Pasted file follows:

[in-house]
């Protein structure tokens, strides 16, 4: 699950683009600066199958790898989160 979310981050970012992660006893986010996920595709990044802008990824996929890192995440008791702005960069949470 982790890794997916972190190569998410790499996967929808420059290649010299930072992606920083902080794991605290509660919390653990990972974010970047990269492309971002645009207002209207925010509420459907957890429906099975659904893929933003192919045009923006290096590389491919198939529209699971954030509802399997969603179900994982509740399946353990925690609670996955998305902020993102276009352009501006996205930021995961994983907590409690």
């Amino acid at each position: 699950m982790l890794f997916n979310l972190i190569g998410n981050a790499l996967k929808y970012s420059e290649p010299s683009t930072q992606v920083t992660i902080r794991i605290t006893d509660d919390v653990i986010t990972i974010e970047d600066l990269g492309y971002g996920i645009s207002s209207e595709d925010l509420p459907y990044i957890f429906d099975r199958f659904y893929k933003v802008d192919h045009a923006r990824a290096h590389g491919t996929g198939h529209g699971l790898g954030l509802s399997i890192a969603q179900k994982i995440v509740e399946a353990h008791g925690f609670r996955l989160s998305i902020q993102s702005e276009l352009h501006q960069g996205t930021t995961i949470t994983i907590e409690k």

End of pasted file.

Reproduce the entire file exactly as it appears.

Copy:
[in-house]
């Protein structure tokens, strides 16, 4: 699950683009600066199958790898989160 979310981050970012992660006893986010996920595709990044802008990824996929890192995440008791702005960069949470 982790890794997916972190190569998410790499996967929808420059290649010299930072992606920083902080794991605290509660919390653990990972974010970047990269492309971002645009207002209207925010509420459907957890429906099975659904893929933003192919045009923006290096590389491919198939529209699971954030509802399997969603179900994982509740399946353990925690609670996955998305902020993102276009352009501006996205930021995961994983907590409690």
């Amino acid at each position: 699950m982790l890794f997916n979310l972190i190569g998410n981050a790499l996967k929808y970012s420059e290649p010299s683009t930072q992606v920083t992660i902080r794991i605290t006893d509660d919390v653990i986010t990972i974010e970047d600066l990269g492309y971002g996920i645009s207002s209207e595709d925010l509420p459907y990044i957890f429906d099975r199958f659904y893929k933003v802008d192919h045009a923006r990824a290096h590389g491919t996929g198939h529209g699971l790898g954030l509802s399997i890192a969603q179900k994982i995440v509740e399946a353990h008791g925690f609670r996955l989160s998305i902020q993102s702005e276009l352009h501006q960069g996205t930021t995961i949470t994983i907590e409690k």